The Power of 10 – What it’s all about

Our new programme – The Power of 10 – is an in-depth conversation about personal leadership. It is not a management-training programme. In fact it is not a training programme at all, in the conventional sense – and when folk ask me what my role is in presenting the programme – am I a trainer, a consultant, a facilitator? My response is usually that I am none of these, I am an evangelist! Not that I do all the talking, but it will become clear that I have a message and I am passionate about it.

It is all about leading and being a leader. A dictionary definition of “leader” you will find is – “one who leads”! But that’s profound. It implies for me two things – that a leader must have followers and that s/he must be leading those followers in a certain direction. I like to quote a well known ancient Hebrew saying: “If a man says he is a leader, then stops and looks around and sees that no-one is following: he is simply going for a walk”

How true – you cannot be a leader unless someone is following you, no matter what the sign on your door says. Managers have subordinates, entrusted to them by the organisation   – bur not all subordinates are followers and not all managers are leaders. Followers always volunteer, they choose whom they will follow, whether that person is the designated “leader” or not. This is, of course, not to say that as a leader you may not have a whole host of management tasks, you will. But the priority is always to lead. Most organisations I have come across tend to be grossly over-managed, and desperately under-led.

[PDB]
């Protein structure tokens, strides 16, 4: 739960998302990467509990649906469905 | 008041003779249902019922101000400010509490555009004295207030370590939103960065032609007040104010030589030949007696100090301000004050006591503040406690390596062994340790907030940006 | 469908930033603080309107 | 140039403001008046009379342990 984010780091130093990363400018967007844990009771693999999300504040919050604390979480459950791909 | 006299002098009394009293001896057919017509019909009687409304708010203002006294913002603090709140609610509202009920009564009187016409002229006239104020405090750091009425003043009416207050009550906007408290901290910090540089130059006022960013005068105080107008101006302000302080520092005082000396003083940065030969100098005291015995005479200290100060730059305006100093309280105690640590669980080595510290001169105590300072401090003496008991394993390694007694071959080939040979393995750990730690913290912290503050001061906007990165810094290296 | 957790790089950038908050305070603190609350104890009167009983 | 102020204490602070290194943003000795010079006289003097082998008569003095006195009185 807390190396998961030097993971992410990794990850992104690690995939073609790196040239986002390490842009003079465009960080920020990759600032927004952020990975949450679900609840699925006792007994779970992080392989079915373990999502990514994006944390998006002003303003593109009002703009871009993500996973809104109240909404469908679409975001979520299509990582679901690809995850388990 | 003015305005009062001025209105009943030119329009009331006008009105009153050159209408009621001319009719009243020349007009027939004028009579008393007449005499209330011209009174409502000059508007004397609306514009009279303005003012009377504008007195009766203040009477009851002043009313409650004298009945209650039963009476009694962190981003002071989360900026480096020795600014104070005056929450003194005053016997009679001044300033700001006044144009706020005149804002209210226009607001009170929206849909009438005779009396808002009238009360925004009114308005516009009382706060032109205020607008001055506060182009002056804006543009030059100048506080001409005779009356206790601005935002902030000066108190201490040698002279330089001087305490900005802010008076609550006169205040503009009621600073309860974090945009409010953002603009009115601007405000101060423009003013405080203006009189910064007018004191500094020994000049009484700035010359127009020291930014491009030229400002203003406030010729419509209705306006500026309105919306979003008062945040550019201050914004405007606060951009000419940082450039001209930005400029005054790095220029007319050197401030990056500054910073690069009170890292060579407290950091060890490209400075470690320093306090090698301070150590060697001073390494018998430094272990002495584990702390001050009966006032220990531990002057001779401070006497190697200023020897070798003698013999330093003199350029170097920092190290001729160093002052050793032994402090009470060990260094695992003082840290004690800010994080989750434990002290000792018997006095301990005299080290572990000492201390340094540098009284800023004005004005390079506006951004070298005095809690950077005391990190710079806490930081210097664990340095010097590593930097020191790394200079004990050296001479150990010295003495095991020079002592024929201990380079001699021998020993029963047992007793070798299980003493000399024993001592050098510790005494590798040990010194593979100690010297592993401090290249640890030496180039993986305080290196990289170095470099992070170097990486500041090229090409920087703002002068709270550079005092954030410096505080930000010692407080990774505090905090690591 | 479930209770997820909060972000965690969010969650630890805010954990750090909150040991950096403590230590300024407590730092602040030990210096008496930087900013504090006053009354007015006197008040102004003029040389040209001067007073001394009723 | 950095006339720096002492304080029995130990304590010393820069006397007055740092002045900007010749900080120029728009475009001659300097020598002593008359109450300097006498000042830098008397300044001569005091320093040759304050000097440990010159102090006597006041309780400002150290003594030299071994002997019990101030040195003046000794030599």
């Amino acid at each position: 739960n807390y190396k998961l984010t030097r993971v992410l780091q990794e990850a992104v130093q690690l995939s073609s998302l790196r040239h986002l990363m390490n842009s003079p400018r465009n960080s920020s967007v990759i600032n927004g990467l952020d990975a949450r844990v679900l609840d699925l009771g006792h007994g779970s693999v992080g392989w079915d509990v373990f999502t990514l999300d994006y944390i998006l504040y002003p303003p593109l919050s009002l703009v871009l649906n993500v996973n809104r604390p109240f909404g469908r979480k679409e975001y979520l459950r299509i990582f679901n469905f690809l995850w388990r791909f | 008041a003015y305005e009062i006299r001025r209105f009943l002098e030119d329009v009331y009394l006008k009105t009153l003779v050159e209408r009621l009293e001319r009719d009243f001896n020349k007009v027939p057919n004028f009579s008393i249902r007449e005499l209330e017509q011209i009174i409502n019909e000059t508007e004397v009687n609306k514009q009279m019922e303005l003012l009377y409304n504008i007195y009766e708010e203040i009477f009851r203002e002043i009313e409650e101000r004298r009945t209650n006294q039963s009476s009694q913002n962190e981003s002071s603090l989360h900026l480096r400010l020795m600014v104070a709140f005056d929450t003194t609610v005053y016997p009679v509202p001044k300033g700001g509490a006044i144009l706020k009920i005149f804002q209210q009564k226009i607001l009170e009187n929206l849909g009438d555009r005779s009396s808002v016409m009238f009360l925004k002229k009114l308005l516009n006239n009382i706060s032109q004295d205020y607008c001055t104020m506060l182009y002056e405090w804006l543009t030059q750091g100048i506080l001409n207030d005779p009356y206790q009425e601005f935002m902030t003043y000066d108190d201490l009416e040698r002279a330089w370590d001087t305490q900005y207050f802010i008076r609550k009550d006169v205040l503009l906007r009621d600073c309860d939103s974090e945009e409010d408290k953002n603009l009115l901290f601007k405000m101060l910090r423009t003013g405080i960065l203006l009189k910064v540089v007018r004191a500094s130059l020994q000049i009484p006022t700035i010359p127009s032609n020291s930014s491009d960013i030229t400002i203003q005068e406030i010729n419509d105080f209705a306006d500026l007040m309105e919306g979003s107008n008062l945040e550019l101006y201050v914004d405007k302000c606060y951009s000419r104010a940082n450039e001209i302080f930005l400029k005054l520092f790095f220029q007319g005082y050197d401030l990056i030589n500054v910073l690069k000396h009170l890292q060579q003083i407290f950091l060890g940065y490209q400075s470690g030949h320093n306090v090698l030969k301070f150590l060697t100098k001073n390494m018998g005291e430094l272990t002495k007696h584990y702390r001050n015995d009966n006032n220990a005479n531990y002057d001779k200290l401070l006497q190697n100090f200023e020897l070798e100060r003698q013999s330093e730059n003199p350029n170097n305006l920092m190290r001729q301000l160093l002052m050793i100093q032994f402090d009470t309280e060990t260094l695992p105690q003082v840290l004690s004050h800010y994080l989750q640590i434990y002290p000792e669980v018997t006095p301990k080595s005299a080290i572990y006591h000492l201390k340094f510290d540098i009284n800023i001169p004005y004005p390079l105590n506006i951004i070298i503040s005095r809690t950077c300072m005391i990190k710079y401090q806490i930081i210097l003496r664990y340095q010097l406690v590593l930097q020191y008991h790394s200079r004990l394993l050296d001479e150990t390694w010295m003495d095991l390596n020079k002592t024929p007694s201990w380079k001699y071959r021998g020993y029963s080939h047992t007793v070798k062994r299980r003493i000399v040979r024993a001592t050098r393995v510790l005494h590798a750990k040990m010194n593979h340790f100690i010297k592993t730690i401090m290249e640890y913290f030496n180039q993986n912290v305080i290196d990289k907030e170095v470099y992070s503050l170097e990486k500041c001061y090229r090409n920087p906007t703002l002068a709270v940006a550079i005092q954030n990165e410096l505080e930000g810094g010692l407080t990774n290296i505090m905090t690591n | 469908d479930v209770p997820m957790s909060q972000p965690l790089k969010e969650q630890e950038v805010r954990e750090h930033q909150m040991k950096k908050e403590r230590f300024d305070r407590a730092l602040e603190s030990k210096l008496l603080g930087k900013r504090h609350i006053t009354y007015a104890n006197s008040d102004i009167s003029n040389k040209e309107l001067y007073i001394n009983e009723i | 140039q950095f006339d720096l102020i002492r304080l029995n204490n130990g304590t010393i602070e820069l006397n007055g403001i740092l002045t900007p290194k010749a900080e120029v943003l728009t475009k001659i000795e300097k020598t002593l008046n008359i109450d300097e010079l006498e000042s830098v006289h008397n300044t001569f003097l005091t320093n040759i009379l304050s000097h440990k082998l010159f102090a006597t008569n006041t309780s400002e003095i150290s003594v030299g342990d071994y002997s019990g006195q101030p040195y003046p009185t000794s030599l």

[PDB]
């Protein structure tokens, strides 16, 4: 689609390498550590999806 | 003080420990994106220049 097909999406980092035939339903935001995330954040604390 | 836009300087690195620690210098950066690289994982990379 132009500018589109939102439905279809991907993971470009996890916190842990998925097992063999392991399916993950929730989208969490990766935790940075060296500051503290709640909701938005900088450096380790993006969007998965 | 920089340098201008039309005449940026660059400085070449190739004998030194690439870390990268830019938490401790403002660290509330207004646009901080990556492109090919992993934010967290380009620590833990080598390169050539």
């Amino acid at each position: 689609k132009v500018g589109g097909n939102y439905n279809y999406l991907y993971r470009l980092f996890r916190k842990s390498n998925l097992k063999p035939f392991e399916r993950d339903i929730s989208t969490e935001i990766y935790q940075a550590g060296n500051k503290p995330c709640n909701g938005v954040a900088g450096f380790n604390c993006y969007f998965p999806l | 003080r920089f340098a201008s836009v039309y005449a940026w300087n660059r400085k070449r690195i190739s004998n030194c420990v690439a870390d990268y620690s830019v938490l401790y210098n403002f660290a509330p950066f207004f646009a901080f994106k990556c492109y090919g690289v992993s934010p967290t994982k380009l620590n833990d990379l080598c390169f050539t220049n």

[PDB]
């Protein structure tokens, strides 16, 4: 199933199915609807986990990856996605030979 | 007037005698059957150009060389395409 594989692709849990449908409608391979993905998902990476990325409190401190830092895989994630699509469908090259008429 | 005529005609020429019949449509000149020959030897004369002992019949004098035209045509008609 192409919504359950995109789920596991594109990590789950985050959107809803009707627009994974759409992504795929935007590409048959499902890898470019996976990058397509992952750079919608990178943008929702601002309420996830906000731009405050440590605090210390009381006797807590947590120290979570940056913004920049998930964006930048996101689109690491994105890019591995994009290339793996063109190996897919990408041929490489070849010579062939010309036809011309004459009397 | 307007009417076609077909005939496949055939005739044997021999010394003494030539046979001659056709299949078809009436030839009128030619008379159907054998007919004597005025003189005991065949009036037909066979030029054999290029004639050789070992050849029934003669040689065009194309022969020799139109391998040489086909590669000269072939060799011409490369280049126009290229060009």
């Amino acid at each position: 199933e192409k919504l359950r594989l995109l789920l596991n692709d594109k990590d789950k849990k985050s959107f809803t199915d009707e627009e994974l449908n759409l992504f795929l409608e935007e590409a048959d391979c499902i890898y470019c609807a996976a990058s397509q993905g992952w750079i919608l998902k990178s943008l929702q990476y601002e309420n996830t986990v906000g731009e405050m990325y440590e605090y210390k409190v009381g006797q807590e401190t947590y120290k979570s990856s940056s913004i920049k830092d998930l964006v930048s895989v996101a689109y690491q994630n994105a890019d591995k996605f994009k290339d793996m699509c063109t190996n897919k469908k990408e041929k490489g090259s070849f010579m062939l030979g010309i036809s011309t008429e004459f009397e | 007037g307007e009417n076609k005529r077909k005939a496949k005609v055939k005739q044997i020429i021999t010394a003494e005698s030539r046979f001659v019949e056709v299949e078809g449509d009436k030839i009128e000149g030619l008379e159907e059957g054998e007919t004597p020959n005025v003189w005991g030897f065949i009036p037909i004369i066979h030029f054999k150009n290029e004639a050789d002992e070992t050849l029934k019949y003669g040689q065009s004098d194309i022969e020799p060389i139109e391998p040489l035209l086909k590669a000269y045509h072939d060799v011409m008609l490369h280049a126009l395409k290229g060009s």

But what kind of leader are we going to be talking about on the Power of 10 programme? Well, when I was working at Cass Business School with the directors of Transport for London, I was faced with an excellent course “strapline” which read: World-class leaders for a world-class city. Now, I had no doubt at all that London is a world-class city, it is. But just what is a world-class leader? In the design of my module on personal leadership, I decided to base the module around 4 assumptions:

  1. World-class leaders find subordinates becoming followers, and then those followers becoming leaders.

If you remember from the Living Leader Personal Leadership Programme (PLP) we defined great leaders as those who produce the most leaders. I stick with that. Leadership is essentially about legacy, and the greatest legacy any leader can have is NOT how many followers s/he managed to accumulate, but how many of those followers themselves took on leadership, so that the movement doesn’t fade away with the disappearance of the original leader. Leaders breed leaders – in fact, that should be the leader’s daily mantra: “How can I help John/Mary be a better leader today?”

  1. World-class leaders see things that others just don’t see.